Criminal Law Blog

The government’s bare claim that there is no biological material is not enough to defeat an IPA motion for DNA testing

Wallace G. Mitchell v. United States, Nos. 05-CO-1261 & 05-CO-1262
(decided December 12, 2013)
Players: Judges Oberly, Beckwith, and Easterly.  Opinion by Judge Beckwith.  Steven R. Kiersh for appellant.  Trial judge: James E. Boasberg.
Issue 1: Can the government defeat a post-trial Innocence Protection Act (IPA) motion for DNA testing simply by claiming that it does not possess biological material?  Does the defendant bear the burden of showing that there is biological material to be tested?
Facts: Appellant was convicted in 1991 of murder and assault with intent to kill (and related charges) for shooting two men in an apartment, one of whom died.  The crime scene examiner photographed blood on the scene but the record was silent regarding whether any blood or other biological material was collected.  In 2005 appellant filed a pro se motion – deemed by the trial court to be an IPA motion – seeking DNA testing of the material.  The government argued that the motion should be denied based on its assertion that there was no biological material to be tested, citing the crime scene officer’s trial testimony that did not mention the collection of blood or other biological material and a crime scene evidence report that did not record any biological material.  The trial court denied the motion for DNA testing.
Holding 1: “[I]f the government responds to an application under the IPA for DNA testing by alleging that it has no testable biological material, it bears the burden of substantiating that claim.” Specifically, the government must conduct “a reasonable search for the evidence, meaning an extensive search in any place the evidence could reasonably be found.”  If “the government contends that the material does not exist or no longer exists, it must proffer a reasonable search – evidence that defense might probe at a hearing – and the trial court should determine whether the government has reasonably searched for” the evidence.  If “the government cannot demonstrate that it has performed a reasonable search, the court can order it to take additional measures.”  The DCCA remanded, in part, for the government to make such a showing if it maintains that the blood evidence does not exist or no longer exists.
Issue 2: Whether the defendant satisfied the requirements under DC Code § 22-4133 (b) for a request for DNA testing under the IPA.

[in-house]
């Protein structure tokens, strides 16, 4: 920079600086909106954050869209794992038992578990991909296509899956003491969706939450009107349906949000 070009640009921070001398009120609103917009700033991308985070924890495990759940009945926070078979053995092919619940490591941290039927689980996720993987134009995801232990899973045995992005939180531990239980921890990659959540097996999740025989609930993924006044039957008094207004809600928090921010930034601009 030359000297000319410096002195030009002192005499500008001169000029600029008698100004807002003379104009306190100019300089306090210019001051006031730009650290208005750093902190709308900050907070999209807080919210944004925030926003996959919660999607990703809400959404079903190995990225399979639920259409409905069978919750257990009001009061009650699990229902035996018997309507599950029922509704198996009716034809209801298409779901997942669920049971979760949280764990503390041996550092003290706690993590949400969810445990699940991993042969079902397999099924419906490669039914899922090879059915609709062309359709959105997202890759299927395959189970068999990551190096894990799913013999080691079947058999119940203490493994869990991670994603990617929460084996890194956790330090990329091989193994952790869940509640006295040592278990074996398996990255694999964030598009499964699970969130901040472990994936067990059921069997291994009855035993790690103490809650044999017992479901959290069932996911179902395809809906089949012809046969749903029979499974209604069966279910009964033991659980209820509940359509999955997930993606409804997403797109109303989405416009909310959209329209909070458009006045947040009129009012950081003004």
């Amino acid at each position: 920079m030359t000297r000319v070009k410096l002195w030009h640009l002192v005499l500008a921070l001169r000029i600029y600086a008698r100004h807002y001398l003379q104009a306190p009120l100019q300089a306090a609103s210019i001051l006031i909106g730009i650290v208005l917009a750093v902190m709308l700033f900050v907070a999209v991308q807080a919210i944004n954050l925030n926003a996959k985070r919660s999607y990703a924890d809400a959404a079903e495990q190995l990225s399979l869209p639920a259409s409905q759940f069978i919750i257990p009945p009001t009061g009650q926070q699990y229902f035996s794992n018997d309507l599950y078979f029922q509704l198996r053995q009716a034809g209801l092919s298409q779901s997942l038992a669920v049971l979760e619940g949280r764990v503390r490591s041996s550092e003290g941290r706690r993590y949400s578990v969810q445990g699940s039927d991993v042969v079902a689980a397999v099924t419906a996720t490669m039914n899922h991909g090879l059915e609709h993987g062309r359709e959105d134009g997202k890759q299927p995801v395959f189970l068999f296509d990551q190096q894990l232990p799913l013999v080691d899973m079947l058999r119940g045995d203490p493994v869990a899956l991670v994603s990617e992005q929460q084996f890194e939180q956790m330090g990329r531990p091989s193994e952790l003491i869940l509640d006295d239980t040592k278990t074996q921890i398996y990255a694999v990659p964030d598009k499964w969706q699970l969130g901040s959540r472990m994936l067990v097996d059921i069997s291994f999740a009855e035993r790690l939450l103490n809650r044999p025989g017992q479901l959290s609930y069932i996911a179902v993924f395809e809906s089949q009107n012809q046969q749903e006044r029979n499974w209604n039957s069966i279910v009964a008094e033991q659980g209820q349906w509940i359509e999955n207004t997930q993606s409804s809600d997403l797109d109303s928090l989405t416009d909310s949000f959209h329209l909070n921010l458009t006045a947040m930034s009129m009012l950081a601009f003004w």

Holding 2:  The defendant’s initial request combined with a subsequently filed affidavit stating that he is actually innocent satisfied the requirements of DC Code § 22-4133 (b). (1) He filed an affidavit stating that he was actually innocent. (2) He identified the specific evidence which he wanted testing by identifying the “‘scatterings of blood’” in the apartment where the homicide occurred.  More specific evidence was not required because “[s]uch a strict requirement would obstruct the IPA’s goal of exonerating wrongfully convicted prisoners.” (3) He set forth the reason why DNA testing had not previously been completed by explaining that DNA testing was not available at the time of the original trial in 1991.  (4) He explained how the DNA testing would help establish his innocence “by explaining that ‘the assailant became involved in a scuffle with the decedent,’ that ‘the depth of the battle’ yielded a ‘high probability that the assailant himself was injured in the brawl,’ and that given the government’s single-shooter theory, and other evidence that a single person had committed the crime, ‘a DNA test will point a clear finger at the true perpetrator.’”  The trial court “erred in asking whether he had ‘adequately explained’ how DNA testing would help establish his innocence.”  This section of the IPA requires only an explanation, not an “adequate” explanation, and it does not call for the trial court, at this stage in the process, “to assess the plausibility of the explanation.”
Issue 3: Must a defendant moving post-trial under the IPA for DNA testing articulate “specific, non-conclusory facts that demonstrate that the movant is actually innocent” in order to demonstrate “a reasonable probability that testing will produce non-cumlative evidence that would help establish” actual innocence?
Holding 3: The IPA “does not require an applicant for DNA testing to show ‘specific’ evidence of innocence.”  The requirement of “specific, non-conclusory facts” governs motions to vacate the conviction or grant a new trial on grounds of actual innocence based on new evidence.  The case is remanded, in part, for the trial court “to parse alternative versions of the factual record and to apply the reasonable probability standard[.]”
Of Note:  The appellant presented a number of additional claims under the IPA and DC Code § 23-110.  The DCCA affirmed the trial court’s rulings denying those claims on fact-specific grounds.  --JA.